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chopped powder

Discussion in 'Handloading and Reloading' started by x_wrench, Feb 7, 2012.

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  1. x_wrench

    x_wrench Member

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    i know that a few cut kernels of powder getting cut by a measure is no big deal, but what happens if a person purposely cuts them up? i am thinking of stick powders like IMR 4198 or IMR 4831. i know that some powders are offered as "short cut" or "super short cut" kernels. what i do not know is if they change something in the formulation to account for that. do not worry, i have no intentions of doing it. it is just my curiosity getting the better of me. and unlike cats, i only get one life.
     
  2. squarles67

    squarles67 Member

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    According to Hodgdon the same data is used for H4831 and H4831SC. They are same except for shorter kernels.

    Edit to add: that's the only one I have any experience with
     
  3. rcmodel

    rcmodel Member in memoriam

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    It would increase the burn rate an unknown amount.

    A long grain starts burning from the circumference, and both ends.

    Cutting the grain in half presents twice as much surface area on four ends, so flame progression would be faster.

    The SC powders are reconfigured with deterrent coatings to keep the burn rate the same as it was in long grain form.

    rc
     
  4. x_wrench

    x_wrench Member

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    RC, that is kind of what i was thinking, that it would burn faster to some extent. and i also was thinking that the mfgr. somehow would chemically modify the powder somewhat. and the more it was cut, the faster it would burn. so if someone cut this up into very tiny pieces, say 20 times as small, it would burn faster after every cut, correct? i know there would be no way to measure (at least we laymen could never do it) how much faster. but eventually, it may burn as fast as some pistol powders. like i said, i have no intentions of trying any experiments doing such things. i really like having all of my fingers, toes, and larger appendages just the way they are! i value my firearms way to much, and gunpowder, compared to the cost of even really cheap firearms, is much cheaper.
     
  5. gamestalker

    gamestalker member

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    This is a very interesting question, and is one I've asked many experienced BR shooters.

    A good number of my loads are compressed charges of slow burning powder. So my concern has always been, what happens to the burn rate when the powder gets crunched into smaller pieces. To date, following many years of loading compressed charges, I've never seen any evidense of increased pressures beyond the expected for a compressed charge. In fact, with many compressed charges, I've actually experienced a slight decrease in velocity, with little or no indication of increased pressures.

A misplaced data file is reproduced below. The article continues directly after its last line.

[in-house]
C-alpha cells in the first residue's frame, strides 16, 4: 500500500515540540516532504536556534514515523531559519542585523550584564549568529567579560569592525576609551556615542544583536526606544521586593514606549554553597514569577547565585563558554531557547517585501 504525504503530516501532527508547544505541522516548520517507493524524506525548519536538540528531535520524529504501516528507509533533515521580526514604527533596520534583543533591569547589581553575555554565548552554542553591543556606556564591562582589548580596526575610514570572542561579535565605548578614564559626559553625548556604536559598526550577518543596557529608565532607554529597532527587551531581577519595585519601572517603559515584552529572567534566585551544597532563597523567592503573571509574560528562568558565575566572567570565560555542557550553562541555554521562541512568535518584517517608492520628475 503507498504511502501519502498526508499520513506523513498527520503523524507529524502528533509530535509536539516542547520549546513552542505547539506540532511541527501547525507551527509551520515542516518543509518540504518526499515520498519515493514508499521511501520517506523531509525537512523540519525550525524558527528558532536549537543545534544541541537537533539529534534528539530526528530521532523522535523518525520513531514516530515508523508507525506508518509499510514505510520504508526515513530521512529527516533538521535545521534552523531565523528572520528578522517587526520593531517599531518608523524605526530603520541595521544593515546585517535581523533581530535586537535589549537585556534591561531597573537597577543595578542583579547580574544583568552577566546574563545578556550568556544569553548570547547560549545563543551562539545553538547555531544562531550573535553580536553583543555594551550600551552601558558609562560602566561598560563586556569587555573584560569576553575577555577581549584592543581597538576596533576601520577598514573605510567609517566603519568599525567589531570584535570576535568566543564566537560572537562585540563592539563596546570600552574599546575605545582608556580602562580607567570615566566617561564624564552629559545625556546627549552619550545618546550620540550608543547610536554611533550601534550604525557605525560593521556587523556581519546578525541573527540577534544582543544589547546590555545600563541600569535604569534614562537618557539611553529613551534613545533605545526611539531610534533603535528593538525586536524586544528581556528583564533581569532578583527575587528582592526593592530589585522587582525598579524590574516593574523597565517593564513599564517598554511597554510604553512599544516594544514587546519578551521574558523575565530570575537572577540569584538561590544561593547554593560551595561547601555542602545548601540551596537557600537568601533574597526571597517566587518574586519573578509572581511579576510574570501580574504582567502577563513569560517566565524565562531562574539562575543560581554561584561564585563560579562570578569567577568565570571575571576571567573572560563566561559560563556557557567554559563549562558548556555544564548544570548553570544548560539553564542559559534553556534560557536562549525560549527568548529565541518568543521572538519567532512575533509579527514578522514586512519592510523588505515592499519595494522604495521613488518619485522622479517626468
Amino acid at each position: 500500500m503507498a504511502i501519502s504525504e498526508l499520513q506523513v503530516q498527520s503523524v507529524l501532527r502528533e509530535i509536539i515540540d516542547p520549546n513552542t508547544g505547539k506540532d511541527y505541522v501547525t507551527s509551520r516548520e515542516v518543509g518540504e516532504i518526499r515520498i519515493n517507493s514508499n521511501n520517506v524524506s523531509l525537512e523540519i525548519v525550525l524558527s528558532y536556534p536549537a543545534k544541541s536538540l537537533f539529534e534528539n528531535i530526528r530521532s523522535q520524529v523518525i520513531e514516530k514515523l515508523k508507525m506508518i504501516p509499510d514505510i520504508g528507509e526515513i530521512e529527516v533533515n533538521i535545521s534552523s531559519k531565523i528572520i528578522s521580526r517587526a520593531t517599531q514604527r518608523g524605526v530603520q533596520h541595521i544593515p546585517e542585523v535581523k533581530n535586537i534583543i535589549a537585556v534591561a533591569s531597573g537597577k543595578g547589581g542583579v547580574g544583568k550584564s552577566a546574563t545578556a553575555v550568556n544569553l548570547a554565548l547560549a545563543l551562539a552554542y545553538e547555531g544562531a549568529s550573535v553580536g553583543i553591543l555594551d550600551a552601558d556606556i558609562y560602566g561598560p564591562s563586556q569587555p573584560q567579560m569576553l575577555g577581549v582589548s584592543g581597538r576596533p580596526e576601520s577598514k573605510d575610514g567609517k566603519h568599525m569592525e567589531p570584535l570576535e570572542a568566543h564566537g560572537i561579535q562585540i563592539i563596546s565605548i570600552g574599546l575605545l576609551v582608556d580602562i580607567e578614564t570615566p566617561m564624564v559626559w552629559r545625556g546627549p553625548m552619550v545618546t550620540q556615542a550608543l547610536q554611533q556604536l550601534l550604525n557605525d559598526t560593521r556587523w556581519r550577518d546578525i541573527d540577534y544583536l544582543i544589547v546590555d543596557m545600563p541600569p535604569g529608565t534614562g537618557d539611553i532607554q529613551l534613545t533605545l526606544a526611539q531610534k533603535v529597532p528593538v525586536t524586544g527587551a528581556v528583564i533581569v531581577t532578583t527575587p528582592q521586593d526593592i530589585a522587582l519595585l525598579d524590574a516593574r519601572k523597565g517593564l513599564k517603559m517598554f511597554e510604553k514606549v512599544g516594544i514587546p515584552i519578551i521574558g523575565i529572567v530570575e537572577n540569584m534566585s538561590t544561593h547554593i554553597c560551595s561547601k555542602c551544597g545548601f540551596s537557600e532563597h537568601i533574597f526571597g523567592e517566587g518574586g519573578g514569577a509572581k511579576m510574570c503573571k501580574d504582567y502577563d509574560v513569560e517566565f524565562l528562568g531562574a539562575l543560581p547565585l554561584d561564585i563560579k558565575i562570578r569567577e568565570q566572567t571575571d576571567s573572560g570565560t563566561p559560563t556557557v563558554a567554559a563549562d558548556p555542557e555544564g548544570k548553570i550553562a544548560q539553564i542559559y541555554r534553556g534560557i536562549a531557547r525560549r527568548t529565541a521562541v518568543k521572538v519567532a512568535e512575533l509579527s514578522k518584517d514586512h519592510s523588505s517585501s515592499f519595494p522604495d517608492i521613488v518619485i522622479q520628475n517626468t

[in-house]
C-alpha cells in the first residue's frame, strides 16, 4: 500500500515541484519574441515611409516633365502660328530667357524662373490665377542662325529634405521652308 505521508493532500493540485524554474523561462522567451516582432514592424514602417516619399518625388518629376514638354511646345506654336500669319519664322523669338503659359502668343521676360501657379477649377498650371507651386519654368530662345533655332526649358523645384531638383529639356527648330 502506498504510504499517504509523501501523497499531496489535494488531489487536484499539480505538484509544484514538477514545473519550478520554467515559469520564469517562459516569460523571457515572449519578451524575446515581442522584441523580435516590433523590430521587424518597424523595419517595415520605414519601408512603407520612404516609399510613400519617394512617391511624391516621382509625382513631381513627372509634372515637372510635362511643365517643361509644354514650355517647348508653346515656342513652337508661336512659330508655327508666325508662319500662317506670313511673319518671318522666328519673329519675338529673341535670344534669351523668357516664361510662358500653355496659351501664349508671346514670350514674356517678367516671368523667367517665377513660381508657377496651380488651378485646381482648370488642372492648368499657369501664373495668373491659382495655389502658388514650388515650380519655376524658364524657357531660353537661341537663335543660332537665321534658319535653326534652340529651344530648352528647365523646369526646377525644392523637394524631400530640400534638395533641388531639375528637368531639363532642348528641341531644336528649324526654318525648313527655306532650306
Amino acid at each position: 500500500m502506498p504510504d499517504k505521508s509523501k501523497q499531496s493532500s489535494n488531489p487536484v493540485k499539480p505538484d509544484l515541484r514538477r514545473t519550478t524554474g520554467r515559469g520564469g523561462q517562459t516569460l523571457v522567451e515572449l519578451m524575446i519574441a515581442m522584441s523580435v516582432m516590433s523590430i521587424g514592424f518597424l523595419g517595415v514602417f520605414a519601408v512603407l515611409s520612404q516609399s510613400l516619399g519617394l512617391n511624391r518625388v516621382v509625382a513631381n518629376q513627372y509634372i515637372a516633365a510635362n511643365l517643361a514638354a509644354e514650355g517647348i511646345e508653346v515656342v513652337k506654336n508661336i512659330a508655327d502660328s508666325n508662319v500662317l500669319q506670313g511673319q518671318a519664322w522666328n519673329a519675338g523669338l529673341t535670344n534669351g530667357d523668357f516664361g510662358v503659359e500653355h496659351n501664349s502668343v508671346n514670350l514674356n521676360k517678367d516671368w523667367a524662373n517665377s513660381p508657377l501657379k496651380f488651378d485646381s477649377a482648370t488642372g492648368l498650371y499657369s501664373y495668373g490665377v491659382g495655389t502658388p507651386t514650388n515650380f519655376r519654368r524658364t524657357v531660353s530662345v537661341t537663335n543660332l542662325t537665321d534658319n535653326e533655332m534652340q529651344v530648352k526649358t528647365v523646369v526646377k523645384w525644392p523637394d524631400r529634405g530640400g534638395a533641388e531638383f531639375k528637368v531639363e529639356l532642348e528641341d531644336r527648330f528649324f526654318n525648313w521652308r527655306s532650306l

GS
     
  6. Red Cent

    Red Cent Member

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    The late great Elmer Keith blew up a Colt in 45 Colt by pulverizing coarse blackpowder.
     
  7. twofifty

    twofifty Member

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    Powder is akin to the kindling used to start a campfire. The smallest pieces of kindling quickly generate a lot of heat, which is needed to get the next size going. Small stuff burns fastest due to the high ratio of exposed surface area.
     
  8. medalguy

    medalguy Member

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  9. x_wrench

    x_wrench Member

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    well, as far as ground corn goes, the farm bureua in our town literally blew up because of corn dust as they were filling one of the silo's. one of the workers did not reinstall a metal and glass guard on a light bulb (according to the fire chief anyway) inside somewhere, and the bulb got broken during the fill. they lost the top 2/3rds of that silo, and the top 1/3rd of the one next to it. and 3 workers lives. i was in my mid teens when i found out about how explosive dust is. a lesson i will not forget.
     
  10. Walkalong

    Walkalong Moderator

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    I wouldn't sweat it. Lets see, one or two kernels out of how many get cut? Do the math. Not a concern as far as burn rate is concerned. It's just irritating is all.
     
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